While a few of the folks still chose to make their own way up the mountain to the retreat, most were happy to take the shuttle bus from the airport to O’Reilly’s. It took a lot of headache off their plates and they could happily relax on the two-hour drive up the mountain. Once they arrived, we did a quick meet and greet in the foyer, handed out their trendy tour jackets and after a quick welcome to O’Reilly’s from the staff, everyone checked into the rooms before heading out with all the camera gear to get straight into action.

One thing we realised, was that the feeding permit for the retreat had changed since our last trip with the lesser amount of free handouts at the main entrance, the birds were a little less cooperative for the first half hour. When you start a photography tour with guests likely expecting results, you really want birds to be there!!! However, after an incredibly painful slow start, the birds appeared within the hour and performed for us and all the other guests in attendance out in the front garden.

Netra’s fantastic photo of a very photogenic Crimson Rosella.

Our guests quickly started to take advantage of the habituated birds that included the most vividly coloured Regent Bowerbird, Satin Bowerbird, Crimson Rosella and Australian King Parrot. The odd drop-in from a hungry Lewin’s Honeyeater and the ever present Australian Brush-turkeys kept the crew busy. Before everybody knew, it was time to make our way over to the pool deck and watch the ever so spectacular O’Reilly’s sunset, which, unless it’s completely overcast, makes for incredible colours and patterns with the various shapes of clouds in the evening sky. We believe this is an absolute must when we visit this retreat.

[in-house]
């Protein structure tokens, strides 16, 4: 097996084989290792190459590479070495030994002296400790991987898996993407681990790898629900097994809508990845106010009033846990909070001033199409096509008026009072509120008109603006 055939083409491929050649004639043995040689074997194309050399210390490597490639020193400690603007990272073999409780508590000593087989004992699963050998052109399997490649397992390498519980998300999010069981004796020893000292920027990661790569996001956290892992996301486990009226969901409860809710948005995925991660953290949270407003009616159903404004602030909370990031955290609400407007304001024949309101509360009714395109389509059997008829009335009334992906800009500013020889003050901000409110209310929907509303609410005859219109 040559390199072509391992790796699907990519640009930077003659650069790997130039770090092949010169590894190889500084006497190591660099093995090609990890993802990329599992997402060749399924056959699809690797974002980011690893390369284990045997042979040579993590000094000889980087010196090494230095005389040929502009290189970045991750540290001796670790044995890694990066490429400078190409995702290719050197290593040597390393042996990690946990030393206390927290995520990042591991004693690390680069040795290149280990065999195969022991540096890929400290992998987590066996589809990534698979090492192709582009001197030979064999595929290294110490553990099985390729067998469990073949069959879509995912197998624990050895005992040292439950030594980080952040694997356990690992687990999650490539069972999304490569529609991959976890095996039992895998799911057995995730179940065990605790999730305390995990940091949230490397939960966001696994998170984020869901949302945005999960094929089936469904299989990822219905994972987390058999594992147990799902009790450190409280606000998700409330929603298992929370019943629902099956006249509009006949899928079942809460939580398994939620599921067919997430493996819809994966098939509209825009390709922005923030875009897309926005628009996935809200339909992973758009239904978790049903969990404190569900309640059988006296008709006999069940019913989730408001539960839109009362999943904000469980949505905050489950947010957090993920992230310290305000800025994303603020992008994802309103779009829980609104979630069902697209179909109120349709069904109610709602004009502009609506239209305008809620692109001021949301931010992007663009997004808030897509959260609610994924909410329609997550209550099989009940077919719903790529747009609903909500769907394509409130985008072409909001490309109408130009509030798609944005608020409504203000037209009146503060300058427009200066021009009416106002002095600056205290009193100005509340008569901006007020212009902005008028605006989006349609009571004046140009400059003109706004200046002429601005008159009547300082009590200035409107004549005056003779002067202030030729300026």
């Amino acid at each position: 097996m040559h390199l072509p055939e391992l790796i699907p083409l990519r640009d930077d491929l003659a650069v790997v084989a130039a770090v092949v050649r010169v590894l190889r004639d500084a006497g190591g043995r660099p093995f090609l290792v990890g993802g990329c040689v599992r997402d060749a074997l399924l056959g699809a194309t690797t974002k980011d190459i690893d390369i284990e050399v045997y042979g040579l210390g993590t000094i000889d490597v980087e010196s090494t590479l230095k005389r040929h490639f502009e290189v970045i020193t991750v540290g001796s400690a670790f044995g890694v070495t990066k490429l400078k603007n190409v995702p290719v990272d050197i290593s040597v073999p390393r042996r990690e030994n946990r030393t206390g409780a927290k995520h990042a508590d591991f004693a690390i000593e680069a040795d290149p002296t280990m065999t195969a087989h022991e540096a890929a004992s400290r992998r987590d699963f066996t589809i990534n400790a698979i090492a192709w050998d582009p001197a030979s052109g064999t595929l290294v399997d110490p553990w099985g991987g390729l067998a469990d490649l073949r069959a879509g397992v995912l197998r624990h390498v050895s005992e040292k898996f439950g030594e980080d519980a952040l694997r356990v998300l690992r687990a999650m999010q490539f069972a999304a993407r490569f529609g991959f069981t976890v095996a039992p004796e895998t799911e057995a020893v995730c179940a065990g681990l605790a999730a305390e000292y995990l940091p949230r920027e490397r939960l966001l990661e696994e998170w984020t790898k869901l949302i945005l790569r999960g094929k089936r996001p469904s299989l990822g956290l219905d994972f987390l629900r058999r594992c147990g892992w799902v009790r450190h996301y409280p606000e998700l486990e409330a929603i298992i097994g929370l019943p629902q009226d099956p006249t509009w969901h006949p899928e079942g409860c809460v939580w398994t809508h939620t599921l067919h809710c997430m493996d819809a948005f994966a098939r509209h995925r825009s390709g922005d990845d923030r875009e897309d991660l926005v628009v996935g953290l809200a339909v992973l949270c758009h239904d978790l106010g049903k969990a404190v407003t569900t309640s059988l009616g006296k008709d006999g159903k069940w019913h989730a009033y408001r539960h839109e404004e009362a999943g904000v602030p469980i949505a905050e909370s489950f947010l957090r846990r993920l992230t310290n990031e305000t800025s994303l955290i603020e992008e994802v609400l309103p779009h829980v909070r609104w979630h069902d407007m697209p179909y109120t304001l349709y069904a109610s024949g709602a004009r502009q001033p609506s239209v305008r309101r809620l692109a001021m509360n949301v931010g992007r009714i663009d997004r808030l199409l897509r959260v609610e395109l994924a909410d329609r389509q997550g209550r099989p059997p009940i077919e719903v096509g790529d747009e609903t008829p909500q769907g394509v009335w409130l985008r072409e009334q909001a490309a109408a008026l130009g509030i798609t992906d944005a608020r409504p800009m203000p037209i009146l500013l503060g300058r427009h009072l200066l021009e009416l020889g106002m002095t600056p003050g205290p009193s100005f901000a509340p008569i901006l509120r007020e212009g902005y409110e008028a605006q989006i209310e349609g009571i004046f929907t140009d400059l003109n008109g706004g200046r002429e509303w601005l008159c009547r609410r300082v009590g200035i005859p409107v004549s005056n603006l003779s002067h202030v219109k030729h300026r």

Netra has mastered the birds in flight! So many great opportunities here.

Time for dinner at 7pm and our group had a set table specifically with dedicated wait staff looking after just us; The 2Mad Crew! Dinner was 2 courses, served alternately and we ordered in a couple of bottled of bubbly to celebrate our first meal together. That was rather special and the food was excellent throughout the entire tour.

Our daily schedule was set to specific activities and the guests, naturally, had the flexibility to opt out of anything they did not feel like participating in and do their own thing. A 6:00am start daily ensured we were early to see the best bird activity and get the most ideal opportunities to photograph. Being in south east Queensland and not having daylight savings time, it meant that by 5:00am it was daylight and we were well awake. Therefore, a 6:00am start was not that ungodly after all.